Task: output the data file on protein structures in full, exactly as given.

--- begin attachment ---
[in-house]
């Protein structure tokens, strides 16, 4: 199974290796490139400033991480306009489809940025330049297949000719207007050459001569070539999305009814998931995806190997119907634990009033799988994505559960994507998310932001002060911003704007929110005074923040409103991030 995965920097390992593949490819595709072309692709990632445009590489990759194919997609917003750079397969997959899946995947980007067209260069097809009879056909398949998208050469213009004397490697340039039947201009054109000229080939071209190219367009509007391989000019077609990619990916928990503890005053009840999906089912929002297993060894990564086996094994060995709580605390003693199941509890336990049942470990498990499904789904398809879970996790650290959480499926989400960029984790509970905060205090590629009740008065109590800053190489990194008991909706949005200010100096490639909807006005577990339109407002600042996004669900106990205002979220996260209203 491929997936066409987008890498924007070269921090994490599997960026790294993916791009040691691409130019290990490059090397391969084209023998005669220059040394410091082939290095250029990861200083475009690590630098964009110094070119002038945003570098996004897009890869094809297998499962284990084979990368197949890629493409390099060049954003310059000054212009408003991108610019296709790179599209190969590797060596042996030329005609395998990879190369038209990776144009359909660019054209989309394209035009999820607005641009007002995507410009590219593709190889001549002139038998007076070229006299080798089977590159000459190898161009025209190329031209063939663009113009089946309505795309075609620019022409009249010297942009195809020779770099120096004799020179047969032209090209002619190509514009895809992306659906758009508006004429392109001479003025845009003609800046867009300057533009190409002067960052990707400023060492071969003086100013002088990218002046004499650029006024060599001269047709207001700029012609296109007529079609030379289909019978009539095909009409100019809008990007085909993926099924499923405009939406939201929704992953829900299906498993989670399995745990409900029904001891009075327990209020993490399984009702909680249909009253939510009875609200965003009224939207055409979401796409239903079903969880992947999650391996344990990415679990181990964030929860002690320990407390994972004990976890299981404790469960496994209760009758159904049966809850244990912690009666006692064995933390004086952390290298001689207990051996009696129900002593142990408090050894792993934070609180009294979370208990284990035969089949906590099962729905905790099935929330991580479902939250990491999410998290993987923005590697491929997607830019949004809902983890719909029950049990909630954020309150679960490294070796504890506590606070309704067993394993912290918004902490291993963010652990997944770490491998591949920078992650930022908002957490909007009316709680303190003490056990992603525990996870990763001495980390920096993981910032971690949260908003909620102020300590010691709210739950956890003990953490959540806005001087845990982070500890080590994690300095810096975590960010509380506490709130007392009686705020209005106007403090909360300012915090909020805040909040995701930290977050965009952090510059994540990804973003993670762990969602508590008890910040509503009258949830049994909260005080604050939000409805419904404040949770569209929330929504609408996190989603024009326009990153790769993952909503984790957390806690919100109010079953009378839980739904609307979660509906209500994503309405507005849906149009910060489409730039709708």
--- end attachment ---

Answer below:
[in-house]
């Protein structure tokens, strides 16, 4: 199974290796490139400033991480306009489809940025330049297949000719207007050459001569070539999305009814998931995806190997119907634990009033799988994505559960994507998310932001002060911003704007929110005074923040409103991030 995965920097390992593949490819595709072309692709990632445009590489990759194919997609917003750079397969997959899946995947980007067209260069097809009879056909398949998208050469213009004397490697340039039947201009054109000229080939071209190219367009509007391989000019077609990619990916928990503890005053009840999906089912929002297993060894990564086996094994060995709580605390003693199941509890336990049942470990498990499904789904398809879970996790650290959480499926989400960029984790509970905060205090590629009740008065109590800053190489990194008991909706949005200010100096490639909807006005577990339109407002600042996004669900106990205002979220996260209203 491929997936066409987008890498924007070269921090994490599997960026790294993916791009040691691409130019290990490059090397391969084209023998005669220059040394410091082939290095250029990861200083475009690590630098964009110094070119002038945003570098996004897009890869094809297998499962284990084979990368197949890629493409390099060049954003310059000054212009408003991108610019296709790179599209190969590797060596042996030329005609395998990879190369038209990776144009359909660019054209989309394209035009999820607005641009007002995507410009590219593709190889001549002139038998007076070229006299080798089977590159000459190898161009025209190329031209063939663009113009089946309505795309075609620019022409009249010297942009195809020779770099120096004799020179047969032209090209002619190509514009895809992306659906758009508006004429392109001479003025845009003609800046867009300057533009190409002067960052990707400023060492071969003086100013002088990218002046004499650029006024060599001269047709207001700029012609296109007529079609030379289909019978009539095909009409100019809008990007085909993926099924499923405009939406939201929704992953829900299906498993989670399995745990409900029904001891009075327990209020993490399984009702909680249909009253939510009875609200965003009224939207055409979401796409239903079903969880992947999650391996344990990415679990181990964030929860002690320990407390994972004990976890299981404790469960496994209760009758159904049966809850244990912690009666006692064995933390004086952390290298001689207990051996009696129900002593142990408090050894792993934070609180009294979370208990284990035969089949906590099962729905905790099935929330991580479902939250990491999410998290993987923005590697491929997607830019949004809902983890719909029950049990909630954020309150679960490294070796504890506590606070309704067993394993912290918004902490291993963010652990997944770490491998591949920078992650930022908002957490909007009316709680303190003490056990992603525990996870990763001495980390920096993981910032971690949260908003909620102020300590010691709210739950956890003990953490959540806005001087845990982070500890080590994690300095810096975590960010509380506490709130007392009686705020209005106007403090909360300012915090909020805040909040995701930290977050965009952090510059994540990804973003993670762990969602508590008890910040509503009258949830049994909260005080604050939000409805419904404040949770569209929330929504609408996190989603024009326009990153790769993952909503984790957390806690919100109010079953009378839980739904609307979660509906209500994503309405507005849906149009910060489409730039709708």